Tuesday, October 16, 2012

Part-time blues

Here is the most unsurprising bit of news about student enrolment in UK universities:
... part-time enrolments are down big time compared with last year, by as much as 30% at some universities. And the overall fall in part-time enrolments is likely to be larger than the fall for full-time students in England.
No shit Sherlock. If you close most of the departments of lifelong learning in the country, ones that specialised in part-time courses for adults and taught thousands of students, you might find the numbers dropping a tad.

Of course the reason lies in the impact of the new funding regime and its failure to see universities as anything other than recipients of young people preparing for work. This blindness was matched by institutions, with some honourable exceptions, undervaluing the contribution that part-time adult education made to their universities and to the cities and regions they operate in. The result is an increasingly orthodox sector when the economic crisis demands greater flexibility, just as smaller family budgets are going to squeeze the money available to fund learning. So the combination of reduced capacity with higher fees is a killer.

Ah, I hear the mantra being repeated:
For the first time, some new part-time university entrants can get student loans for their fees, and so will no longer have to pay up-front ... These reforms aim to encourage more people to study part-time and to stem the general decline in part-time higher education study. 
Well, as this report makes clear, only 30% of students will be eligible for loans and besides you have to look at what the loans are replacing. First, fees were often kept low and so the rise in fees is disproportionate, simply pricing many people out of the market even if they can get a loan. The second impact is on low income students who previously had their fees fully remitted and were eligible for small £500 loans to cover the expenses of part-time study. They now have to take a loan to repay full fees unless there is a good bursary scheme that might cover them. They don't pay anything up front, but they didn't have to previously and didn't acquire a debt.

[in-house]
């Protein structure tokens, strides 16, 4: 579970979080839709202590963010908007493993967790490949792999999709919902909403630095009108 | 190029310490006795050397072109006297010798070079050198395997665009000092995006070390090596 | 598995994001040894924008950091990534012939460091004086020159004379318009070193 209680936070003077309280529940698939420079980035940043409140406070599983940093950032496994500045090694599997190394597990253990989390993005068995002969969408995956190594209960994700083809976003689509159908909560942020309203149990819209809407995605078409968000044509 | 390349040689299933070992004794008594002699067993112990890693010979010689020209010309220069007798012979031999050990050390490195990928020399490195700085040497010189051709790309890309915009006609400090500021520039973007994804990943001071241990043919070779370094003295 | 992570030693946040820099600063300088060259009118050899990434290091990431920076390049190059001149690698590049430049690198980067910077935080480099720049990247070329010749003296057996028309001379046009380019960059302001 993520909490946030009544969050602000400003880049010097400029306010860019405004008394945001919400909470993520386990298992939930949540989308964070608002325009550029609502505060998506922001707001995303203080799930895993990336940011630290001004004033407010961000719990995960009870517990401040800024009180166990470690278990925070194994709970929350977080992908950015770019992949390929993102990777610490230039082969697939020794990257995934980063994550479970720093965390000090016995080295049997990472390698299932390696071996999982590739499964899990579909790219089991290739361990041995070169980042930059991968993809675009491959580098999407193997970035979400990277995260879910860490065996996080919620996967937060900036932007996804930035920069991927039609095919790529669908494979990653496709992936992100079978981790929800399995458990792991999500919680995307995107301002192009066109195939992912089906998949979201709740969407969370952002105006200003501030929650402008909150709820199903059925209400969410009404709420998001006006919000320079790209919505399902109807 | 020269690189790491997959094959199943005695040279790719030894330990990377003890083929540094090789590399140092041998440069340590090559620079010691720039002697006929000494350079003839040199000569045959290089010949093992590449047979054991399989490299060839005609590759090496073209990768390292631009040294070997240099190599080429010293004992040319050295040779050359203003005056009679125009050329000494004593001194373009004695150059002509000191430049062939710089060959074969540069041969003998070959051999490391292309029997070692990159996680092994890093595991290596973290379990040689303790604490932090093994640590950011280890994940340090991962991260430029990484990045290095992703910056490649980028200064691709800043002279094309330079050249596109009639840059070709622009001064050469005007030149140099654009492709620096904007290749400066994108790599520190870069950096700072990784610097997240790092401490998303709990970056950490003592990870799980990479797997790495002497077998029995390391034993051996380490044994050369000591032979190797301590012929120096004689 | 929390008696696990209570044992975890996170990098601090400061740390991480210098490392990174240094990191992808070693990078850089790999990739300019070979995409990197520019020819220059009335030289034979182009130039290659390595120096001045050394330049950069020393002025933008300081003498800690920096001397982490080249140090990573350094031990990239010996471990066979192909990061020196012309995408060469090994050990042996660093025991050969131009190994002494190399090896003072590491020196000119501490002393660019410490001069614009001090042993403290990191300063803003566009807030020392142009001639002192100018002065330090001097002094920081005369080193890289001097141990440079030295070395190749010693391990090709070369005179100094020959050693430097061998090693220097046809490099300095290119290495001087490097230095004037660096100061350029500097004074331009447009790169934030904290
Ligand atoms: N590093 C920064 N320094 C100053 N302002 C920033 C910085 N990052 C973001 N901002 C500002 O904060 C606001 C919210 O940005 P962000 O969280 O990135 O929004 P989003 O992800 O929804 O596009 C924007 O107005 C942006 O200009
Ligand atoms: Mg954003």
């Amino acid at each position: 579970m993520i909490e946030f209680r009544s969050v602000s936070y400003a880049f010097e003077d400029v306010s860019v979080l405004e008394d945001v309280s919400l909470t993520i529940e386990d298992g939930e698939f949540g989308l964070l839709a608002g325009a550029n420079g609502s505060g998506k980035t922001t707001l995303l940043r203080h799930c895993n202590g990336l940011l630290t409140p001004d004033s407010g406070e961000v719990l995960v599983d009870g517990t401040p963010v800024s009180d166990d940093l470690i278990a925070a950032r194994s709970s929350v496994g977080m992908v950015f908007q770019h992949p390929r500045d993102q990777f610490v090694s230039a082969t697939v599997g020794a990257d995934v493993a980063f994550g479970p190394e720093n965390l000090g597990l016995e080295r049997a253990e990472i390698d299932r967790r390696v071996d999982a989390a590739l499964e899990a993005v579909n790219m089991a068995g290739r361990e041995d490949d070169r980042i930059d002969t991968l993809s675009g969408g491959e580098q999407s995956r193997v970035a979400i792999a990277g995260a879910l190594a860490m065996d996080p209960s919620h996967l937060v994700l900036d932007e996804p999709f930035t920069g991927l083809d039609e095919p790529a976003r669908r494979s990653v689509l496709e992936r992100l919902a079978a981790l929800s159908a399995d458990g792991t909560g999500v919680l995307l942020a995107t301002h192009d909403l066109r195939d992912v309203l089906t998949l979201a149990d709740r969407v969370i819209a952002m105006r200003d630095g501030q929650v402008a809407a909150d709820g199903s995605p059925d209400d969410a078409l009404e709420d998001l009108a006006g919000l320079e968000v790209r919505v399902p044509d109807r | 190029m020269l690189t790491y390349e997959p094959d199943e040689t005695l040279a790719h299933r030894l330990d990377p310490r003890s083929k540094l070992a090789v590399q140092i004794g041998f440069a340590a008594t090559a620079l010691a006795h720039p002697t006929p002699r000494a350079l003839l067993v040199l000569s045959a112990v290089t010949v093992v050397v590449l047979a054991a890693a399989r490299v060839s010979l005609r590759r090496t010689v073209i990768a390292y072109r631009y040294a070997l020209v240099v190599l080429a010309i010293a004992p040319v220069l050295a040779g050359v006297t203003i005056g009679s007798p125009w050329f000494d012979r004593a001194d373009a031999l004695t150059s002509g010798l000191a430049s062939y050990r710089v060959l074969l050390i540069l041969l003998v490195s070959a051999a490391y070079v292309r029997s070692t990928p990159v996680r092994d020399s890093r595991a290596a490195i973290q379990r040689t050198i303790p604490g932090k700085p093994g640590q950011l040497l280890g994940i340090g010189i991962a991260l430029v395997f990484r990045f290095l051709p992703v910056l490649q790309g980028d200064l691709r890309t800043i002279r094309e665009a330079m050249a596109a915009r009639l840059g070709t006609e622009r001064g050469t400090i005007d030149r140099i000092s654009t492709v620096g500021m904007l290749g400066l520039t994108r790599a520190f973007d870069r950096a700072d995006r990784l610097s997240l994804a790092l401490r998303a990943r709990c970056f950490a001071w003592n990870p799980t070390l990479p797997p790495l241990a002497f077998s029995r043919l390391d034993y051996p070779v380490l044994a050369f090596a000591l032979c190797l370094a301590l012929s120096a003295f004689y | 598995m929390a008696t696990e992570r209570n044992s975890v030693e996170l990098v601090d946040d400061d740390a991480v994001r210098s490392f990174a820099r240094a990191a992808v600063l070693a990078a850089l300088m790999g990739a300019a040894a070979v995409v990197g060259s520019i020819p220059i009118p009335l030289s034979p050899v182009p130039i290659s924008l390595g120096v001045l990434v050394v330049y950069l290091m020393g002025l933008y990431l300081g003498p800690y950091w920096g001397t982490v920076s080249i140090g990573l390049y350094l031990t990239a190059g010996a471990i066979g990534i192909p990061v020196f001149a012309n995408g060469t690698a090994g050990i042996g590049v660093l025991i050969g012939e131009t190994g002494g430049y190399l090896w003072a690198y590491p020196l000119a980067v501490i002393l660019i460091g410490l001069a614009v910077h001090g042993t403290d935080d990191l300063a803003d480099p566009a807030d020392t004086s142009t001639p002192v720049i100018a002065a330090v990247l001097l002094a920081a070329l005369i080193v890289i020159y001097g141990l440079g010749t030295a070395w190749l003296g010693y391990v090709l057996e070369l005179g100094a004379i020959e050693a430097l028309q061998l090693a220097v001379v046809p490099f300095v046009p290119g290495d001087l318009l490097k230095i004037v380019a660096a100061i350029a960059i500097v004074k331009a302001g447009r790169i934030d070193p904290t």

When funding changed it did so without any questioning of the purpose of higher education or of the role a university should play. It is a mechanism without a philosophy. The sheer lack of imagination is staggering, but the loss to thousands of adult education students is incalculable.


Jim M. said...

I would contend that adult education (full- or part-time)represents the best possible opportunity for re-training/upgrading the quality of the UK workforce, and that any measure which impacts negatively on this represents a failure to make best use of the countrys assets, particularly at a time of economic disorder and high unemployment.

Anton Deque said...

The current system for higher education is not in any sense like that which existed ten or twenty years ago. It is a business. I have heard this from a University Vice Chancellor in person and from colleagues who relayed similar stories.